First floor, front.

First floor, back.

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Second floor.

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Renderings Interior Design The last thing we do is create a quality presentation for the client that really shows what the space would look like in reality. They should be realistic and represent the actual project specifications. This can also include creating a final set of boards that shows the renderings, samples of fabric and finishes, and products to be used.

First floor, bar.

First floor, lounge.

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First floor, main dining.

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First floor, entry.

Patio at night.

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Second floor.

Second floor.

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Second floor.

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Second floor, lounge.

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Rumah Wall Graphic

Chani Elmont and Lydia McWherter We had the idea of creating a cut out, back lit piece of wall art since the beginning of the semester. Once the decision was made to utilize Arturo's Rumah logo as the restaurant's logo we though we would use Chani's and Lydia's Rumah logos inside the restaurant. This would create a nice contrast between the organic flow the Chani and Lydia's logos and the sharp lines of Arturo's. For the wall graphic we sketched out a bunch of different ideas combining Chani and Lydia's logo into one elongated piece. Our final choice was the second sketch from the top, however, we had to tailor the design to fit the wall dimensions.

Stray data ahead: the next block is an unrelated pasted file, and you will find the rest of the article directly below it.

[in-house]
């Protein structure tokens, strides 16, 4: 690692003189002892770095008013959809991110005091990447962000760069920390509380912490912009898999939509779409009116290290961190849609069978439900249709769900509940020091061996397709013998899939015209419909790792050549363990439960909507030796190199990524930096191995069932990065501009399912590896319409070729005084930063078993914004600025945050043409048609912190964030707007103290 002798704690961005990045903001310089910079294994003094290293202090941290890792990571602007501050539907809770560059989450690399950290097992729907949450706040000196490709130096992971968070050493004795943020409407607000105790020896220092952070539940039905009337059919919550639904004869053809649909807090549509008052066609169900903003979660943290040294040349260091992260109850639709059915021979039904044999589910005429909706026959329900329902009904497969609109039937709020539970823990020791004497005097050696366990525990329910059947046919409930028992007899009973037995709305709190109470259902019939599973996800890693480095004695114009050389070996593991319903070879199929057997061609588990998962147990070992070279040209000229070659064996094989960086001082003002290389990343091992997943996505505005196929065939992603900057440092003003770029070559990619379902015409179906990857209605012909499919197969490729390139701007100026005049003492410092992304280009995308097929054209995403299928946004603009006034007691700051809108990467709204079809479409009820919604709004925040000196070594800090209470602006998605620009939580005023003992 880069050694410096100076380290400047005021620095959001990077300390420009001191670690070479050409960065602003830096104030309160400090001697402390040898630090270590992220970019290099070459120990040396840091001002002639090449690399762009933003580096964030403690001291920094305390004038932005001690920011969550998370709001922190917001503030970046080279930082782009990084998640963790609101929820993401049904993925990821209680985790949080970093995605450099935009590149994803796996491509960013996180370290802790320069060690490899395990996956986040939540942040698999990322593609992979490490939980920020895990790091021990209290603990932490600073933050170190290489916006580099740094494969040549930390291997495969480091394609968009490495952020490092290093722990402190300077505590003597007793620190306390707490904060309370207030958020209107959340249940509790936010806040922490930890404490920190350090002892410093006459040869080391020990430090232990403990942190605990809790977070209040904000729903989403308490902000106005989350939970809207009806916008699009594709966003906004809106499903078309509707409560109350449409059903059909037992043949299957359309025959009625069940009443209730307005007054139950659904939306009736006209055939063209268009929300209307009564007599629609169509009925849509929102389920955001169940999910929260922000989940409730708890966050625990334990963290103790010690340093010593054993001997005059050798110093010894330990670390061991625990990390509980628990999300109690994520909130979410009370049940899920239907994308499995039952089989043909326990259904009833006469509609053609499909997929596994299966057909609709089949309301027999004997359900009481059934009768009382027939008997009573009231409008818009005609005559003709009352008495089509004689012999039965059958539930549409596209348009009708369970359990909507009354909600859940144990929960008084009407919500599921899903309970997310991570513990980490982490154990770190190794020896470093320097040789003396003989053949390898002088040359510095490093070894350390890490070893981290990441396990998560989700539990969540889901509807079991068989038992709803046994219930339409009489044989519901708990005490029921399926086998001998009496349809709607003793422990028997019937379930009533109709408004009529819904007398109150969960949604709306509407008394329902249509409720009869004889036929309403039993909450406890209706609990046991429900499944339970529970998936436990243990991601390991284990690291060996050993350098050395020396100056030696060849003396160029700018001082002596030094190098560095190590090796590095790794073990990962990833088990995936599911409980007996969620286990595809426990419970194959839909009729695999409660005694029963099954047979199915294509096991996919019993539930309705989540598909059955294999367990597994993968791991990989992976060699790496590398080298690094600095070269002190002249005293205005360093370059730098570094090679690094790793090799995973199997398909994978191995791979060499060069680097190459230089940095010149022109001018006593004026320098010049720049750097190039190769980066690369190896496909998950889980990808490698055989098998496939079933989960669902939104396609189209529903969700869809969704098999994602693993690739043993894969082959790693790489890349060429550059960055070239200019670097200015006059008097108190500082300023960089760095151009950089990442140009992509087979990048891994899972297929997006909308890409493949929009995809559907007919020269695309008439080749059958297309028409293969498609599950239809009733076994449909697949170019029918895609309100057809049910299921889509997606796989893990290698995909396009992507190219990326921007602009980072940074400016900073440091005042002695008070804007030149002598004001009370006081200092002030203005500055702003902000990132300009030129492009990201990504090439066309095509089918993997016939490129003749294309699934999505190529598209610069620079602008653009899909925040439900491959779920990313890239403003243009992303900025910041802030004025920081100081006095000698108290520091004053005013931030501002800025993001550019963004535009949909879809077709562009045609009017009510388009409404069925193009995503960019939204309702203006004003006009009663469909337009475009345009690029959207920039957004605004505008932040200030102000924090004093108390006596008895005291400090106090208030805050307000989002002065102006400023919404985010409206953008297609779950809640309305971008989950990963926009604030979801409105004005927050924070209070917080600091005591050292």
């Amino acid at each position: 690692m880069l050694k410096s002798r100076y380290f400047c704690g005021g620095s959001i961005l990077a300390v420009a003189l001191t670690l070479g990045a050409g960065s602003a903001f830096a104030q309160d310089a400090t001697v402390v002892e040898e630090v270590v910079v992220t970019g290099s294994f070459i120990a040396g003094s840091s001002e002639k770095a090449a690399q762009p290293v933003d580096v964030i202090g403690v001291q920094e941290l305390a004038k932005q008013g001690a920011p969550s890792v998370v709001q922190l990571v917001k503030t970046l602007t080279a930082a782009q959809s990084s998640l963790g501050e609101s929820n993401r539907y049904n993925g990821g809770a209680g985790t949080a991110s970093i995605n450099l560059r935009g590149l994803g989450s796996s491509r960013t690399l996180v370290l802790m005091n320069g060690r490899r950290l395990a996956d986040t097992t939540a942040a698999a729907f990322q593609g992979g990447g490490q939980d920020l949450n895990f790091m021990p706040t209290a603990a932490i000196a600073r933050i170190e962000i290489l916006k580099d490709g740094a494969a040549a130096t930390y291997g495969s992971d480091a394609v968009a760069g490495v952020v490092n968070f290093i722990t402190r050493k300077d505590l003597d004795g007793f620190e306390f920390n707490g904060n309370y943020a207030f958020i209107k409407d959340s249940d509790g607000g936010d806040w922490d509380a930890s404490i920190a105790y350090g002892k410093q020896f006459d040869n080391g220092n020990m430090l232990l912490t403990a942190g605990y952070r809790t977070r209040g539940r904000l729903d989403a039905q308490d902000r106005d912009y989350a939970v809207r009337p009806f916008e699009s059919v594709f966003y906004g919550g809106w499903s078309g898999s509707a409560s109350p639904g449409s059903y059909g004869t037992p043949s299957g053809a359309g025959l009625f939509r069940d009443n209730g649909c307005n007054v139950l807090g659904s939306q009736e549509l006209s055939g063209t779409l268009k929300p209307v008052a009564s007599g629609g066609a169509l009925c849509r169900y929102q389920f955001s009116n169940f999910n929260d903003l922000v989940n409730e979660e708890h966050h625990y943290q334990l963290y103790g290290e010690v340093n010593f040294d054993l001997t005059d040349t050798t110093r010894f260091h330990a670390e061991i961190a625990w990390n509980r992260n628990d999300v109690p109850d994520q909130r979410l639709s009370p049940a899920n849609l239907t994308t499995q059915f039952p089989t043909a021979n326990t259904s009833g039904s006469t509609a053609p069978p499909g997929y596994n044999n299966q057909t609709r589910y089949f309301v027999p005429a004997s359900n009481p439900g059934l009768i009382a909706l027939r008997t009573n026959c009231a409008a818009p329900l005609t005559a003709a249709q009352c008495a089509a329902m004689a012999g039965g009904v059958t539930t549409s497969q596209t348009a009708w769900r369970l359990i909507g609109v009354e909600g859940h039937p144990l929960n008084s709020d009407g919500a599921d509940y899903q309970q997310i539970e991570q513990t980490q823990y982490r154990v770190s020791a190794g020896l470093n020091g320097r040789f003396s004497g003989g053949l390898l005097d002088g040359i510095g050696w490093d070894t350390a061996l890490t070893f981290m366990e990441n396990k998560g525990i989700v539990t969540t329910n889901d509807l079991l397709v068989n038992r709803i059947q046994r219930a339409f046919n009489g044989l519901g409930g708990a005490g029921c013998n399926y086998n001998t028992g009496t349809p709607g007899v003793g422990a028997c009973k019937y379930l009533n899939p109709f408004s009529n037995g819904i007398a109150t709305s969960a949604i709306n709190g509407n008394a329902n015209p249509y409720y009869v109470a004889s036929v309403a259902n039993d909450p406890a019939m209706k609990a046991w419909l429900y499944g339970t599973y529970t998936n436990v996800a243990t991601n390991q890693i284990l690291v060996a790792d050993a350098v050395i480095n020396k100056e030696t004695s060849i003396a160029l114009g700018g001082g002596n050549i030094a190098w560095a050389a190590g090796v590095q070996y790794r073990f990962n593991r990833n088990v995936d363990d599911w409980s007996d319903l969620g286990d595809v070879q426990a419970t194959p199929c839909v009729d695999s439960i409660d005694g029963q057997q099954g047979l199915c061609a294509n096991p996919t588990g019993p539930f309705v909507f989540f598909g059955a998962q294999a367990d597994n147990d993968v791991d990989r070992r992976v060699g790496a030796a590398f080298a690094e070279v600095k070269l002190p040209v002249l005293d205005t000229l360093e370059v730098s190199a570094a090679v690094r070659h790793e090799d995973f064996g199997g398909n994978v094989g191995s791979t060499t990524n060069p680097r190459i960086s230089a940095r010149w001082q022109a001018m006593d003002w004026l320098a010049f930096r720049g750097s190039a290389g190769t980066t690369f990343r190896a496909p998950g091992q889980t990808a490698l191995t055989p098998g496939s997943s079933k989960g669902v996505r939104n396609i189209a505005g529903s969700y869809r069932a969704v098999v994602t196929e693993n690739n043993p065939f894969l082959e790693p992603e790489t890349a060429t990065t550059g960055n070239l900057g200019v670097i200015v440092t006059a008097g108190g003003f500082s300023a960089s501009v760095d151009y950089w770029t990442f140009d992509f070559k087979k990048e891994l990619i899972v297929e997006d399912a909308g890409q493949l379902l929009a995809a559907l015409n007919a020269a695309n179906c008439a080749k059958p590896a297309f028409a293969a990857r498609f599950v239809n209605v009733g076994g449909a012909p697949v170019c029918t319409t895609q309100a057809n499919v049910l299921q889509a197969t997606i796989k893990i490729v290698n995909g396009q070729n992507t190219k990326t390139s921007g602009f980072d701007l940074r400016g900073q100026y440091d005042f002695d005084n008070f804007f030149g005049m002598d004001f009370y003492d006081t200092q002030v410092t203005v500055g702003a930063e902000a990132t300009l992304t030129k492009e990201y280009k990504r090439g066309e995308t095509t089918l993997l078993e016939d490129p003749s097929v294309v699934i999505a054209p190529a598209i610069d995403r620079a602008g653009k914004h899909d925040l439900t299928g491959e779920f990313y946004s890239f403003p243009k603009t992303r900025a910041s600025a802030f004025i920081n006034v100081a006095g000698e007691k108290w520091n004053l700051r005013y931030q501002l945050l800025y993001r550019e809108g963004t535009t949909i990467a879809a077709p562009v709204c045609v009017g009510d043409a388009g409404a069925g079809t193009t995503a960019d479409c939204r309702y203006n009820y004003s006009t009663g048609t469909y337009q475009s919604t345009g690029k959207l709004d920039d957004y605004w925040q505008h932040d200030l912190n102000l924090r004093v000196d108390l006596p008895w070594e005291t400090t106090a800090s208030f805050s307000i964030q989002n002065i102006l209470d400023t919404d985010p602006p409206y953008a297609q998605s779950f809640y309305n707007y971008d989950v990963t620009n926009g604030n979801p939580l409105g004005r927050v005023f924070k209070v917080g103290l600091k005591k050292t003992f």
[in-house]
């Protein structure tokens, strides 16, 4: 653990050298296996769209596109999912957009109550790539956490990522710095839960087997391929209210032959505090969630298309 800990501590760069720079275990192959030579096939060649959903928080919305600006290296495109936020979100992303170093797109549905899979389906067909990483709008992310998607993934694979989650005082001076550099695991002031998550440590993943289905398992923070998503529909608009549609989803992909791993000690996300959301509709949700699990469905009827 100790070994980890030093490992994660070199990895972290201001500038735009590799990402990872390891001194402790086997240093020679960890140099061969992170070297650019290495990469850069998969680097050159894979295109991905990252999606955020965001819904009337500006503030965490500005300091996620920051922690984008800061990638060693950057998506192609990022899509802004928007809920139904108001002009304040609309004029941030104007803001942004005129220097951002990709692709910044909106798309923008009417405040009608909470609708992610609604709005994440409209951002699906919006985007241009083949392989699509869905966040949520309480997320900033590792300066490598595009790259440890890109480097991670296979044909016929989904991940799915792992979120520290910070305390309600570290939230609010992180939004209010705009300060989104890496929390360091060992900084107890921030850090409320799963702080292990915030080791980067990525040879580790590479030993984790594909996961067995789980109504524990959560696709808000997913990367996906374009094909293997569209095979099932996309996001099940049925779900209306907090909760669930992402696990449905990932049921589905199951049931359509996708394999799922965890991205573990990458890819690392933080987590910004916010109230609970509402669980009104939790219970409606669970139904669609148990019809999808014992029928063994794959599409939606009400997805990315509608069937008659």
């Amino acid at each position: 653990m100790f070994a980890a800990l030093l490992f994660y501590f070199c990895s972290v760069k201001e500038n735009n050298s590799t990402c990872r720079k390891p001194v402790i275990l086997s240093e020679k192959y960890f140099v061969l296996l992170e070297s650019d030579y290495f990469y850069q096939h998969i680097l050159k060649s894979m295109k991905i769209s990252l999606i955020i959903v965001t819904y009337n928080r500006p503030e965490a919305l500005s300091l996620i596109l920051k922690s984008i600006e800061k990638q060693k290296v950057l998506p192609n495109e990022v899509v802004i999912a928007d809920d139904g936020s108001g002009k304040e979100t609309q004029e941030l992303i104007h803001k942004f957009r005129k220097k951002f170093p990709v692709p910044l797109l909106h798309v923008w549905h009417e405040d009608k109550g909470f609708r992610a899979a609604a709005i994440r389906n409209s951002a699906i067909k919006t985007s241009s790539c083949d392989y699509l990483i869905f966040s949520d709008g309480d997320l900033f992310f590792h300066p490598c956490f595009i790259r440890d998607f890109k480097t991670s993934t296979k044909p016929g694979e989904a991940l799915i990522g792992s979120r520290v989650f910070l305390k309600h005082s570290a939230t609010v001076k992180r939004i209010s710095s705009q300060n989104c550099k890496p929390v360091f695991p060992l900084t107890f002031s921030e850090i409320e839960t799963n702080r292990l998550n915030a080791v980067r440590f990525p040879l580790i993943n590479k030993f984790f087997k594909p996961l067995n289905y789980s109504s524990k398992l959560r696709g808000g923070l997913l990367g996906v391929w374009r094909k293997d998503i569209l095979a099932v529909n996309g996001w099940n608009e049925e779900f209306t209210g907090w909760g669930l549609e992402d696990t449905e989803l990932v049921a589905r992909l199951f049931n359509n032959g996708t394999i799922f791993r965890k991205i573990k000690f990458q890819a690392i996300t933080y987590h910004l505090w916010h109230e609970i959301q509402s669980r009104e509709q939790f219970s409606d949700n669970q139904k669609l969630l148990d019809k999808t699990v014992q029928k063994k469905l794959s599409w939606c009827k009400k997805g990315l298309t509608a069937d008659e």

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Models

Graphic Design and Interior Design When creating models we were really excited about the front desk and the cut out accent wall, so we decided to make a model of both. The reception desk was created to mimic the shape of Arturo's Rumah logo from above. It would be build out of wood with glass covering the very back and very front. Here we will sell our coffee as well as take reservations. We picked the wall by the first floor bar to accent and cut out the wall graphic from the main wall. We then decided to reflect this image on the front glass window so that when you walk by the two images will line up at a specific point.

Retail space model.

Outside view of restaurant model.

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Inside view of restaurant model.

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Specifics